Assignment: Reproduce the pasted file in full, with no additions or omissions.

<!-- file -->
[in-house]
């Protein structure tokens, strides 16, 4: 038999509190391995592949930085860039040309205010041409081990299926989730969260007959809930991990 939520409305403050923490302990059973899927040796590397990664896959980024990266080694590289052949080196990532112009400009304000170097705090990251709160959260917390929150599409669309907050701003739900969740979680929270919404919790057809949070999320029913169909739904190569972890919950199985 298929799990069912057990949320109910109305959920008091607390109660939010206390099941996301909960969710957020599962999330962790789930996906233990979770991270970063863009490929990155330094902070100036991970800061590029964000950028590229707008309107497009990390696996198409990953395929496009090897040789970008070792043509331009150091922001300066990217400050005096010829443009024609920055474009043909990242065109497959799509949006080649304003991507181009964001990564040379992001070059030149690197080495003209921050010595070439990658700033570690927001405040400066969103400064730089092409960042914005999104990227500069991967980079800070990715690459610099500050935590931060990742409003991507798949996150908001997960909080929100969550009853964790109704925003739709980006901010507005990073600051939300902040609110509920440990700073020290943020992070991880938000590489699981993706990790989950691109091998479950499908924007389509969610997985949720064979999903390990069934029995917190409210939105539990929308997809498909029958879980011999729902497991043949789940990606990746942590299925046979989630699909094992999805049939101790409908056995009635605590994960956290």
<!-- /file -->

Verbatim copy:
[in-house]
């Protein structure tokens, strides 16, 4: 038999509190391995592949930085860039040309205010041409081990299926989730969260007959809930991990 939520409305403050923490302990059973899927040796590397990664896959980024990266080694590289052949080196990532112009400009304000170097705090990251709160959260917390929150599409669309907050701003739900969740979680929270919404919790057809949070999320029913169909739904190569972890919950199985 298929799990069912057990949320109910109305959920008091607390109660939010206390099941996301909960969710957020599962999330962790789930996906233990979770991270970063863009490929990155330094902070100036991970800061590029964000950028590229707008309107497009990390696996198409990953395929496009090897040789970008070792043509331009150091922001300066990217400050005096010829443009024609920055474009043909990242065109497959799509949006080649304003991507181009964001990564040379992001070059030149690197080495003209921050010595070439990658700033570690927001405040400066969103400064730089092409960042914005999104990227500069991967980079800070990715690459610099500050935590931060990742409003991507798949996150908001997960909080929100969550009853964790109704925003739709980006901010507005990073600051939300902040609110509920440990700073020290943020992070991880938000590489699981993706990790989950691109091998479950499908924007389509969610997985949720064979999903390990069934029995917190409210939105539990929308997809498909029958879980011999729902497991043949789940990606990746942590299925046979989630699909094992999805049939101790409908056995009635605590994960956290």